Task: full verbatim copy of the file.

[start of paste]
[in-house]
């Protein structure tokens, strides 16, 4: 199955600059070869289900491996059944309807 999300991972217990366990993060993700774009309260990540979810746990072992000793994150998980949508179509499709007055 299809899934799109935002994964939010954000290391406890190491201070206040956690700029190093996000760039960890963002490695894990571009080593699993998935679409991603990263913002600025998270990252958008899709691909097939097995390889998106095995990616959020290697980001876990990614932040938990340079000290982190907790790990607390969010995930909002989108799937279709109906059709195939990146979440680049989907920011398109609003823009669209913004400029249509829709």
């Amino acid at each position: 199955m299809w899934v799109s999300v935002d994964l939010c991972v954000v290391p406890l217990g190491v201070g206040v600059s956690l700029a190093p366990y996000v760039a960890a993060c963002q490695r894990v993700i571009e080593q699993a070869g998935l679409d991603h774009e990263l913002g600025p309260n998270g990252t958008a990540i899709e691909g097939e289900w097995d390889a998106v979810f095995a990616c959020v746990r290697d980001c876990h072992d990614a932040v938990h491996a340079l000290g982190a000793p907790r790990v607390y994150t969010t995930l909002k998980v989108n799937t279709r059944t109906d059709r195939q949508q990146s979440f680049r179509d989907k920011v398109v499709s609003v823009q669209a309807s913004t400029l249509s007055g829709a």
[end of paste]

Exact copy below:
[in-house]
């Protein structure tokens, strides 16, 4: 199955600059070869289900491996059944309807 999300991972217990366990993060993700774009309260990540979810746990072992000793994150998980949508179509499709007055 299809899934799109935002994964939010954000290391406890190491201070206040956690700029190093996000760039960890963002490695894990571009080593699993998935679409991603990263913002600025998270990252958008899709691909097939097995390889998106095995990616959020290697980001876990990614932040938990340079000290982190907790790990607390969010995930909002989108799937279709109906059709195939990146979440680049989907920011398109609003823009669209913004400029249509829709």
């Amino acid at each position: 199955m299809w899934v799109s999300v935002d994964l939010c991972v954000v290391p406890l217990g190491v201070g206040v600059s956690l700029a190093p366990y996000v760039a960890a993060c963002q490695r894990v993700i571009e080593q699993a070869g998935l679409d991603h774009e990263l913002g600025p309260n998270g990252t958008a990540i899709e691909g097939e289900w097995d390889a998106v979810f095995a990616c959020v746990r290697d980001c876990h072992d990614a932040v938990h491996a340079l000290g982190a000793p907790r790990v607390y994150t969010t995930l909002k998980v989108n799937t279709r059944t109906d059709r195939q949508q990146s979440f680049r179509d989907k920011v398109v499709s609003v823009q669209a309807s913004t400029l249509s007055g829709a």